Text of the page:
The Real Reason Peanuts Are So Important To NASA

Why were NASA scientists posing for photographs with peanuts on the day the Perseverance rover landed on Mars? What might have looked more than a little random to some people actually has a long and lucky history with America's space agency.

NASA administrator Thomas Zurbuchen posted a photo to his Twitter account of him and a colleague posing with a Martian landscape as a backdrop. "Director of Planetary Science Lori Glaze and I have our ... lucky peanuts at hand," Zurbuchen wrote in the tweet. "Just under three hours until @NASAPersevere's landing! #CountdownToMars." Sure enough, just under three hours later, Perseverance landed safe and sound on the dusty red surface of the fourth planet from the sun, some 130 million miles from Earth (via USGS). The peanuts had done their job.

NASA mission leaders first broke out the peanuts during the Ranger 7 mission in 1964 (via Discover). After six failed Ranger missions – attempts to get a close-up look at the moon's surface to prepare for eventual astronaut missions – the stakes were high and nerves were on edge. Engineer Dick Wallace handed out peanuts during Ranger 7, so mission staff would have something to chew on or fidget with as a distraction.

Ranger 7 was a success and paved the way for the famous Apollo moon landings. "I thought passing out peanuts might take some of the edge off the anxiety in the mission operations room," Wallace said (via NASA). "The rest is history."

NASA kept the peanut tradition going in its latest Mars mission

In the 50-plus years since that first peanut-fueled mission, NASA's technology and know-how have gotten much better. The missions have gotten riskier, too. "Only about 40 percent of the missions ever sent to Mars – by any space agency – have been successful" so far, according to NASA Mars. Hundreds of things have to go exactly right. None of them have anything to do with whether peanuts are on hand at mission control. But they couldn't hurt.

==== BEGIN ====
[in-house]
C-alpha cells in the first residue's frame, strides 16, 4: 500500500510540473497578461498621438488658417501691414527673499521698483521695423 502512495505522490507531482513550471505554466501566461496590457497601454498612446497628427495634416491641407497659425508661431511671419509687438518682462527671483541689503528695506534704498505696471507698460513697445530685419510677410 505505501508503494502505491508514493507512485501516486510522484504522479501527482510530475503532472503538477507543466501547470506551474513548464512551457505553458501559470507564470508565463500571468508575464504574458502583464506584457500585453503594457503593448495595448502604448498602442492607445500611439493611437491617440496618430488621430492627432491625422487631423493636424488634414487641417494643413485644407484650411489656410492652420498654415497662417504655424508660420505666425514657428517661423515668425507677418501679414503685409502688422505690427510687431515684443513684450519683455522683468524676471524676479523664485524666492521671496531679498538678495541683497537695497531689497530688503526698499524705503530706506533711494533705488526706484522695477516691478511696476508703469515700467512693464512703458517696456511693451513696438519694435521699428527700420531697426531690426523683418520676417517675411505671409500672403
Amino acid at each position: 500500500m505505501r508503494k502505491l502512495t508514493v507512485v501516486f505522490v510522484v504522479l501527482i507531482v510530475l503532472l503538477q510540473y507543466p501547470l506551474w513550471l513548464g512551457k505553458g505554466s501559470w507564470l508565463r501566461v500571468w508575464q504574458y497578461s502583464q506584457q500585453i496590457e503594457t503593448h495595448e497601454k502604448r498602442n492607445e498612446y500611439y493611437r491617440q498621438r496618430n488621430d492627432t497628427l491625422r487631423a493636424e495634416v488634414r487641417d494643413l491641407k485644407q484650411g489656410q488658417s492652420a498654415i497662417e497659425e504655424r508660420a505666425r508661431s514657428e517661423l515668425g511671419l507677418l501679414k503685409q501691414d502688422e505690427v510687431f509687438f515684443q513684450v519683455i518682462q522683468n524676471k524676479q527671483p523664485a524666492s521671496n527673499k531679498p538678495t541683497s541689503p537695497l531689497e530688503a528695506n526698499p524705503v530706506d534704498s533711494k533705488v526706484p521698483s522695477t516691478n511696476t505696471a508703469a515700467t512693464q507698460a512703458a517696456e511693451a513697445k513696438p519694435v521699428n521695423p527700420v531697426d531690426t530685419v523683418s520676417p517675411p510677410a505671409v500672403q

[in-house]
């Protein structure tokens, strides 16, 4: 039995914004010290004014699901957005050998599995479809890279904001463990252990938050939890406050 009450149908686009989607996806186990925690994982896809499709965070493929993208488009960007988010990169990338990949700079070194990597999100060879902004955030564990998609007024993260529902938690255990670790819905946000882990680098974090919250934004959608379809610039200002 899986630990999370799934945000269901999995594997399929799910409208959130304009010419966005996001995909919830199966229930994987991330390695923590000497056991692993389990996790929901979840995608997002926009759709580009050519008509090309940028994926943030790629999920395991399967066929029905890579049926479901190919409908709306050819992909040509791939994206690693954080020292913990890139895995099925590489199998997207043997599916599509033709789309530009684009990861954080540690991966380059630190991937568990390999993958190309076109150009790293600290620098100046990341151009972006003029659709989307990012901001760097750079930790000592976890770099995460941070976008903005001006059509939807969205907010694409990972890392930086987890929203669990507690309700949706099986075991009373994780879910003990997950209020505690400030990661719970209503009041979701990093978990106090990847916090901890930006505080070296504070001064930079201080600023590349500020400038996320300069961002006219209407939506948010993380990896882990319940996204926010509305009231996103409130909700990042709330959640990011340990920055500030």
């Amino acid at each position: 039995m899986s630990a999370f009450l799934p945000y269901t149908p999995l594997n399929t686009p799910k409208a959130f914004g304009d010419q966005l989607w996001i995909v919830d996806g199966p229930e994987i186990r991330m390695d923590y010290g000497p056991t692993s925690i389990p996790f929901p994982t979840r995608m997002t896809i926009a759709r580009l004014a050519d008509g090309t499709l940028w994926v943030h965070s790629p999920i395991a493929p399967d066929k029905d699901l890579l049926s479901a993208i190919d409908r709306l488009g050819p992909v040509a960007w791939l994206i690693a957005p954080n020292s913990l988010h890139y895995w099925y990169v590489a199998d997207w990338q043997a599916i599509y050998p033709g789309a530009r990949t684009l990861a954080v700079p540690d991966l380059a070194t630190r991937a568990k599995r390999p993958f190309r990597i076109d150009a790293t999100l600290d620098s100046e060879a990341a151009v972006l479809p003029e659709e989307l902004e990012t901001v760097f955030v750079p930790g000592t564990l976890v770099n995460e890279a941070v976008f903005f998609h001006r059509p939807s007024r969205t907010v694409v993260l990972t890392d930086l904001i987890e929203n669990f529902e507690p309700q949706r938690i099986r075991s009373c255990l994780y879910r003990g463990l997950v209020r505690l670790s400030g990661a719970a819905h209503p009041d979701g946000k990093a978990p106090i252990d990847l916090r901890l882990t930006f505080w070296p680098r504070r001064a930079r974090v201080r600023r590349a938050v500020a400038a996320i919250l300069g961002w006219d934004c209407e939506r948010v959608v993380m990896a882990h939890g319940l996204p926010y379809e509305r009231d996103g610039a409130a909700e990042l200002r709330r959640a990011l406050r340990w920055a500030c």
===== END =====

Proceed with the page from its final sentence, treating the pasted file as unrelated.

Will NASA admit the peanuts are mere superstition? The guy who first brought the peanuts to NASA in 1964 didn't want to go that far. "I hope not," Wallace said (via NASA). "Not in this bastion of logic and reason."

If peanuts are so lucky (er, traditional), then maybe they should accompany astronauts when and if they embark on the first human mission to Mars. That might be OK, as long as they're unsalted – NASA has banned salt and other spices in their usual, granular form because they can make a big mess in zero gravity (via The Franklin Institute). But if astronauts are going to get enough food on a mission that will take months or years to complete, they'll need to grow their own. Experiments involving growing food on the International Space Station have included lettuce, cabbage, mustard, kale, and wheat, according to NASA. Astronauts have even gotten to eat some of what they've grown. So far, however, peanuts haven't made it on the space menu.